WELSH activists are bringing a landmark case against the police over its blanket “neither confirm nor deny” policy towards undercover officers.
Police have maintained a stony silence in the face of mounting allegations about the conduct of undercover officers, refusing to say whether alleged miscreants even worked undercover.
But three south Wales anarchists — two women and a man — will be at the Royal Courts of Justice next week trying to strike down that defence.
They’re taking the Met, South Wales Police and the Association of Chief Police Officers to court over Mark “Marco” Jacobs’s actions over five years in Brighton and Cardiff up to 2009.
During this time Mr Jacobs developed a number of close personal relationships and, in common with several other undercover police who have been exposed, engaged in sexual relationships with a number of his targets.
One of the claimants, Tom Fowler, told the Star that he’d first met Mr Jacobs at protests before the spook moved to Cardiff and got involved with local anarchist groups.
“He became what I thought was a close personal friend. He totally infiltrated people’s lives.”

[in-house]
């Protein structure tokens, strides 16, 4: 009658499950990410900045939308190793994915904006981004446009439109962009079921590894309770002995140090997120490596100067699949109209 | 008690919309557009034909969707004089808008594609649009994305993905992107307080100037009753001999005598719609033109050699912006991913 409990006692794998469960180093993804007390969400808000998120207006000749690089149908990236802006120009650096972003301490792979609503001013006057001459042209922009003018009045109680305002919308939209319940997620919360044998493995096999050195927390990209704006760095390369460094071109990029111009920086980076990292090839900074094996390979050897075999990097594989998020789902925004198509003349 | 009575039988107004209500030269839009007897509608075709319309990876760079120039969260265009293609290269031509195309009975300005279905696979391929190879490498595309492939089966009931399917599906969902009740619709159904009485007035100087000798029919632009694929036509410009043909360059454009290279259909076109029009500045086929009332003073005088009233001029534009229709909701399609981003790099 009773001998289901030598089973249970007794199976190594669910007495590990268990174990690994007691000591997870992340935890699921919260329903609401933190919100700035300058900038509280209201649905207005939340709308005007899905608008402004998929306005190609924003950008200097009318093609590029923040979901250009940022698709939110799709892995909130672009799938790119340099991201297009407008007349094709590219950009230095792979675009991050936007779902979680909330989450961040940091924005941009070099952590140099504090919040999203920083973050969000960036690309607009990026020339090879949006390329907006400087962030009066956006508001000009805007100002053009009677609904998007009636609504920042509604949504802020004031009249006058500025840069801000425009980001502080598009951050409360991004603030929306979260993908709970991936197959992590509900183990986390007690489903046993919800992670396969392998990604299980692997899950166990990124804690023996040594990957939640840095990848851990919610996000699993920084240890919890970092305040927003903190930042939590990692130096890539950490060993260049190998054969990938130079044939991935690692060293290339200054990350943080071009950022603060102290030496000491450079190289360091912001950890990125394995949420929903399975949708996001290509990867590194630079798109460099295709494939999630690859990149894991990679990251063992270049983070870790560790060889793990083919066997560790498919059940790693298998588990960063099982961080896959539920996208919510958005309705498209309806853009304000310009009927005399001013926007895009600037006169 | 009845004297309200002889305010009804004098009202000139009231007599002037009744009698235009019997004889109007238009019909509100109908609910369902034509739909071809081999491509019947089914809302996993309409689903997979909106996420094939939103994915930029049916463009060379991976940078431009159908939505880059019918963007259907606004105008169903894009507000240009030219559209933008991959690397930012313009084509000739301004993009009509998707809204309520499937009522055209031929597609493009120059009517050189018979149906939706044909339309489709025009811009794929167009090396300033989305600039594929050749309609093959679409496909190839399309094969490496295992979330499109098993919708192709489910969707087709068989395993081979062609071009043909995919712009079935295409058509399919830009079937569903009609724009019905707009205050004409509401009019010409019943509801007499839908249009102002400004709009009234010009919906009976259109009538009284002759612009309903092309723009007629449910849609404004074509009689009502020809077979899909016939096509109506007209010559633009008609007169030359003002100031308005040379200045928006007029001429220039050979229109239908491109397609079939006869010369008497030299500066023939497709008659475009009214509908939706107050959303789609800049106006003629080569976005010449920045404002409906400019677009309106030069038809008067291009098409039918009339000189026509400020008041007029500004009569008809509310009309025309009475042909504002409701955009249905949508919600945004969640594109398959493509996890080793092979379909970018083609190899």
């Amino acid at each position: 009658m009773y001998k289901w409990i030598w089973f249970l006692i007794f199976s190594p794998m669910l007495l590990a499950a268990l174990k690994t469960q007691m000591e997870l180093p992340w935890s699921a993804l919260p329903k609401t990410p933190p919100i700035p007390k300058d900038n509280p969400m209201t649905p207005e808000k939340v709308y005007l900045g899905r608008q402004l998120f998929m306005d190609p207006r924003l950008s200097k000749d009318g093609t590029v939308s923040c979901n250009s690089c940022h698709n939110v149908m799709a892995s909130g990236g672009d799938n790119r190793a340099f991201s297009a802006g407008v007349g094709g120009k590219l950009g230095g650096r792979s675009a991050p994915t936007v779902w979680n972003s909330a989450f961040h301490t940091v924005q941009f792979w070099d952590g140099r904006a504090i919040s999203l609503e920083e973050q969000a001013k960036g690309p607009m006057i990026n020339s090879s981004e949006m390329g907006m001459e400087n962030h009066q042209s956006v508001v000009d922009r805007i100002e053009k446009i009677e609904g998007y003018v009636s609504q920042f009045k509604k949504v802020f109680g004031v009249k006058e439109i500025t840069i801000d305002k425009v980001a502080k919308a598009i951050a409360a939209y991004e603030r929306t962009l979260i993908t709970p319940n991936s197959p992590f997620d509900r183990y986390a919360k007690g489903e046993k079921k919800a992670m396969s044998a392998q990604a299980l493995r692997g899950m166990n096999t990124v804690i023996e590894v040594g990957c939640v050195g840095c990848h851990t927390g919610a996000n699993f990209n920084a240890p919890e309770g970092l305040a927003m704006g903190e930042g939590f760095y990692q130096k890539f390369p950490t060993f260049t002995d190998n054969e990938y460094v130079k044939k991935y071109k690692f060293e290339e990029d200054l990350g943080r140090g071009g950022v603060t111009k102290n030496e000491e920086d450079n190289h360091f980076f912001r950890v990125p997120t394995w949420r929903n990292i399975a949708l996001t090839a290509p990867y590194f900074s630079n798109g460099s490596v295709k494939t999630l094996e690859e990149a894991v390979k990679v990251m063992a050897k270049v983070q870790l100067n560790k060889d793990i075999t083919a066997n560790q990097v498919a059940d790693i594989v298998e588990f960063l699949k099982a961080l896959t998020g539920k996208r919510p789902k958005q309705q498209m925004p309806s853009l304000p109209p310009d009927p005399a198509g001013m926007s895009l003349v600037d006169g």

It was only when Mr Jacobs suddenly disappeared in 2009, saying he was moving to Corfu, that people began to get concerned.
When former undercover officer Peter Francis went public in 2010, Mr Fowler realised that his story was almost identical to that of Jacobs.
Mr Jacobs had presented himself as a caring friend and had been with Mr Fowler through a number of personal traumas. The betrayal was “devastating,” he said.
Mr Fowler said he does not expect justice from the courts but hopes that by showing what happened he can highlight the issue and set a legal precedent to allow others to bring similar action.
The case will be heard at the Royal Courts of Justice on March 25, with a solidarity picket at 9am.
The evening before, activists will protest outside Cardiff Central police station from 6-8pm to draw attention to the case.